New glasses are helping kids in Baltimore see more success in school.
A three-year clinical study found that students who got new eyeglasses through a school-based program had higher reading and math test scores.
"The glasses offered the biggest benefit to the very kids who needed it the most -- the ones who were really struggling in school," said Dr. Megan Collins, a pediatric ophthalmologist who is co-director of the Johns Hopkins Consortium for School-Based Health Solutions, in Baltimore.
Collins said her team "rigorously demonstrated" that giving kids the glasses they need helps them succeed in school.
"This collaborative project with Johns Hopkins, Baltimore City and its partners has major implications for advancing health and educational equity all across the country," she added in a Hopkins news release.
Johns Hopkins researchers had previously found that 15,000 of the city's 60,000 public school students in pre-kindergarten through eighth grade probably needed glasses, but either didn't know it or couldn't afford them.
A partnership of several organizations founded Vision for Baltimore in 2016 to address this issue.
In the partnership, the Baltimore health department conducts screenings. The national nonprofit Vision To Learn performs eye exams, and Warby Parker donates the glasses. Besides providing more than $1 million in support, Johns Hopkins provides technical assistance. About 64,000 students have had their vision tested since 2016.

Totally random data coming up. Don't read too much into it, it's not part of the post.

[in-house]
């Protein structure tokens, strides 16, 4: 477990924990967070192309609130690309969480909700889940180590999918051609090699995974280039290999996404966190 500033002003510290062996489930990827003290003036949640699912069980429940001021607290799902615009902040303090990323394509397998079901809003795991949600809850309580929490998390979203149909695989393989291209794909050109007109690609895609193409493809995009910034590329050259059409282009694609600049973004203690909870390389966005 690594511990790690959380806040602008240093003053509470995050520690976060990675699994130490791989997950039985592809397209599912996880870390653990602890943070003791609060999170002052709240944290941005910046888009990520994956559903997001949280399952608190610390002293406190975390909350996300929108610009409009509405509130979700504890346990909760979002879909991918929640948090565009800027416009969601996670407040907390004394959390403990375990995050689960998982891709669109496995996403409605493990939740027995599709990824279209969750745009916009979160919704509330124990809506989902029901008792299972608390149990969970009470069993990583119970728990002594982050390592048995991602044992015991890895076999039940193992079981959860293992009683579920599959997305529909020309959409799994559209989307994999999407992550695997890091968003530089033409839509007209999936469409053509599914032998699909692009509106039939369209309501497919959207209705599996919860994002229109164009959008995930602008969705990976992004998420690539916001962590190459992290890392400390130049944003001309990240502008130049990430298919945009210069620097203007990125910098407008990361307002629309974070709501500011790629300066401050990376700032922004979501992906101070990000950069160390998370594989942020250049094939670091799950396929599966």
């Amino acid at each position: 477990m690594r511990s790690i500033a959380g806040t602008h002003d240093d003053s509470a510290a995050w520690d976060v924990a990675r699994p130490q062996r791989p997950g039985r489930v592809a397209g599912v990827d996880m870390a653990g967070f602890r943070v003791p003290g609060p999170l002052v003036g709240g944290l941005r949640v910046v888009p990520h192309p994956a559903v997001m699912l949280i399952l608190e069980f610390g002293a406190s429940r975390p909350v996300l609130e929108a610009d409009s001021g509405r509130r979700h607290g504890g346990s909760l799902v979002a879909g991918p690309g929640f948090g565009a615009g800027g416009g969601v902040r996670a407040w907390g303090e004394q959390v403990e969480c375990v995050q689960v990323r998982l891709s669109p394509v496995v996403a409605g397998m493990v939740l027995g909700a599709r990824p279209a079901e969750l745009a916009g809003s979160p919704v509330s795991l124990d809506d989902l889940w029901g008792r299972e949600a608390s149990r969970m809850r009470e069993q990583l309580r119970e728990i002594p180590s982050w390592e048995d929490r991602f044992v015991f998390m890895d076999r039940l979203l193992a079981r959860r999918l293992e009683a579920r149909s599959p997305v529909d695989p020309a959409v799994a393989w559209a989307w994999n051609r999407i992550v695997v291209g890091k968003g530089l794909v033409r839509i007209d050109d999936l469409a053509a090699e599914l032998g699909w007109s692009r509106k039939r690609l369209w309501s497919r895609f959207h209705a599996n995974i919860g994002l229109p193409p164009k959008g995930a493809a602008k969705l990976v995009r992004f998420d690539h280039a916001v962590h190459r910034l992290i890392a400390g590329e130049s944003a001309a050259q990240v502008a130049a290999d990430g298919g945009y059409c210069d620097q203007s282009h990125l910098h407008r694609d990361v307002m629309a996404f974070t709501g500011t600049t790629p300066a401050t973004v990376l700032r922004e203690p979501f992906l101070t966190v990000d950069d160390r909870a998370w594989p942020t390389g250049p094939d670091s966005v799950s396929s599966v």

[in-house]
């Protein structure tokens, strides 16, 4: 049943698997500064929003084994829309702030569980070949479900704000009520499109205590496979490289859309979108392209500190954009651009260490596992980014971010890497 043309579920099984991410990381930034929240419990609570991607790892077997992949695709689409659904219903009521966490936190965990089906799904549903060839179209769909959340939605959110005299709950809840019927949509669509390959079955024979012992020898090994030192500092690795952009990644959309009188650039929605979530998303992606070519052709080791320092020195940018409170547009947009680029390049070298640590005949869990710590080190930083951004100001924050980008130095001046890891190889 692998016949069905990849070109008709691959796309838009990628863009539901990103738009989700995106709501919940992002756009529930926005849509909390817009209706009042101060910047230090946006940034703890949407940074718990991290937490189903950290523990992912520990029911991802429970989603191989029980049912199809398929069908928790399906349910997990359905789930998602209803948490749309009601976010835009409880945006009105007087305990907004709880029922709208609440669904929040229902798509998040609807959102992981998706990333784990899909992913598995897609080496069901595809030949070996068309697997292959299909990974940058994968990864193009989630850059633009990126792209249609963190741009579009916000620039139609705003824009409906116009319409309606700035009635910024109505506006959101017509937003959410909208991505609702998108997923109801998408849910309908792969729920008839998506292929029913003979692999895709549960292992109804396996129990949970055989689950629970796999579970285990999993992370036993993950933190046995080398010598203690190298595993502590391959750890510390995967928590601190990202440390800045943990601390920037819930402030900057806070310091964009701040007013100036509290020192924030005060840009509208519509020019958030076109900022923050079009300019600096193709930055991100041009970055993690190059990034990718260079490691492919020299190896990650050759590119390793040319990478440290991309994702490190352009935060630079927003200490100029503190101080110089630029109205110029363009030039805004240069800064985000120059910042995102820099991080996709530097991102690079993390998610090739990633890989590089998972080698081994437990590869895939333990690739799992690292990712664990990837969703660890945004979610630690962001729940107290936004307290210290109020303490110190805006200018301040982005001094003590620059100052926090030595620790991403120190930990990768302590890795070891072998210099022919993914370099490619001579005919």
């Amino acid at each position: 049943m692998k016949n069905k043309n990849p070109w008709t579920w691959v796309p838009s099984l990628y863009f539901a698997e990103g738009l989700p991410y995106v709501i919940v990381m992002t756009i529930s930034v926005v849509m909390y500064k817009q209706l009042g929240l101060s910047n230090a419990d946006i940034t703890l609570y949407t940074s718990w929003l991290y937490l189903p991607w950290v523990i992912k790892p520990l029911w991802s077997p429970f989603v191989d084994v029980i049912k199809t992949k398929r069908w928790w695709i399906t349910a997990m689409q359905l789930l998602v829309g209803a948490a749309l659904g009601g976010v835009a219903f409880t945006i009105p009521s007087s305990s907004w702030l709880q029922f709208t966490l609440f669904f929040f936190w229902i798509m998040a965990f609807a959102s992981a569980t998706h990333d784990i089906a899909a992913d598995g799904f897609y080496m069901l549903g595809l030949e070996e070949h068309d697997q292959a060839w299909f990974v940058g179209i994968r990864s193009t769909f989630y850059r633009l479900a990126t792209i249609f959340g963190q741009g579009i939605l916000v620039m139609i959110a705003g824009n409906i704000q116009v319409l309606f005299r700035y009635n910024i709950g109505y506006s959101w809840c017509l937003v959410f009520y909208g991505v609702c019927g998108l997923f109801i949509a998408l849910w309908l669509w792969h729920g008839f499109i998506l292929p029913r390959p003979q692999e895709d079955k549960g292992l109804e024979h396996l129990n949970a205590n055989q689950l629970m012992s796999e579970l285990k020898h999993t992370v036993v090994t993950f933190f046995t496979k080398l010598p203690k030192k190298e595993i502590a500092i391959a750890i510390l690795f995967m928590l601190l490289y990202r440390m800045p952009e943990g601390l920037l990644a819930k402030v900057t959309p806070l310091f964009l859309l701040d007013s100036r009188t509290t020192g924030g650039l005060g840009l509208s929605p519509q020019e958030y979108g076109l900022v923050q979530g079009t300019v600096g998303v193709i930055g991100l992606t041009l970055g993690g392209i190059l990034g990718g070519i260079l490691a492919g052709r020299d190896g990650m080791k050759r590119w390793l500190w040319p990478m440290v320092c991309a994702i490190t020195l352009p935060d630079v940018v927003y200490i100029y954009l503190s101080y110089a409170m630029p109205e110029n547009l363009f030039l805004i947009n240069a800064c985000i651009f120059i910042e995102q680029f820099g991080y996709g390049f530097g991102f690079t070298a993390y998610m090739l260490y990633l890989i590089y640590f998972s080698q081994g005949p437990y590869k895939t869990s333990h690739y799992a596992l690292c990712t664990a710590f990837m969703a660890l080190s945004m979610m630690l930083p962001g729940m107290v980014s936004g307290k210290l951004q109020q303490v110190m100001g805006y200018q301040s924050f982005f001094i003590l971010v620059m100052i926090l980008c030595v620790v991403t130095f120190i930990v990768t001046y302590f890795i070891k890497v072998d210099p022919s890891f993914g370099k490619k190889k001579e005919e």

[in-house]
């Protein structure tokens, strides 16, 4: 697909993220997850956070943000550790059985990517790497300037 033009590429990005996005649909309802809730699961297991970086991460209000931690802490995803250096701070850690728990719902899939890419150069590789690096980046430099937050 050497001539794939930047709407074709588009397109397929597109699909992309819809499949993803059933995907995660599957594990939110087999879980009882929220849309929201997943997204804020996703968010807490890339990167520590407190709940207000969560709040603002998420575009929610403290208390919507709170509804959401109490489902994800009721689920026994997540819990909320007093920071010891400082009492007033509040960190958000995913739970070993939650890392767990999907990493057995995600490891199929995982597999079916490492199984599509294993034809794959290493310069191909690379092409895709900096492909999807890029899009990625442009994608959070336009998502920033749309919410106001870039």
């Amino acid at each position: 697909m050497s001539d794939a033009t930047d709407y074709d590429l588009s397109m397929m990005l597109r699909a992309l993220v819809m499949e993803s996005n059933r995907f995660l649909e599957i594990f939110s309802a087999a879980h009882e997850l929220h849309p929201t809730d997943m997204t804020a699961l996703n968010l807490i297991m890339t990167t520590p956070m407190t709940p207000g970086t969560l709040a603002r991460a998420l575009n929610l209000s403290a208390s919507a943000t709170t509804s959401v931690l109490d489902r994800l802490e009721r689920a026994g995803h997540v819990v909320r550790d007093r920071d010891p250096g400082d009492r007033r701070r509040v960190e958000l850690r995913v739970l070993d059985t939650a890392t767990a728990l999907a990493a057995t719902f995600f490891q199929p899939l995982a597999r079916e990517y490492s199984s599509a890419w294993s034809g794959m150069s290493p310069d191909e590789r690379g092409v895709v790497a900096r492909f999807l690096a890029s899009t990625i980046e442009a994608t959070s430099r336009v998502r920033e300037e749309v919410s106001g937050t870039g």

This new study followed up with some of the 8,000 students who received glasses through the program between 2016 and 2019.
Specifically, researchers looked at the performance of 2,300 kids in grades 3 through 7 on standardized reading and math tests.
After one year, reading scores increased significantly for kids who got glasses, compared to those who got glasses later. Elementary students also made significant improvements in math. Girls and special education students also had striking gains, the findings showed.
The gains were equivalent to receiving two to four additional months of education. For the students who were the lowest performers before glasses and those with special needs, the increase was equivalent to an additional four to six months of school, the researchers found.
"This is how you close gaps," said lead author Amanda Neitzel, deputy director of evidence research at Johns Hopkins Center for Research and Reform in Education.
But students did not make the same gains in year two.
The researchers said this could be because they lost or broke their glasses. They suggested that school-based vision programs make a greater effort to make sure kids wear their glasses and replace them if needed.
The findings have implications for the millions of children who suffer from vision impairment but lack access to pediatric eye care, the study authors said in the report published Sept. 9 in JAMA Ophthalmology.
According to Johns Hopkins President Ron Daniels, "This study, grounded in thorough and rigorous research, has proven our most fundamental assumption in launching Vision for Baltimore six years ago -- that providing kids glasses in their schools will significantly improve academic success."
Daniels said Johns Hopkins hopes to work with state and city leaders to ensure that the program has sustainable funding for years to come.
The American Academy of Ophthalmology has more on children's eyes and vision.
SOURCE: Johns Hopkins Medicine, news release, Sept. 9, 2021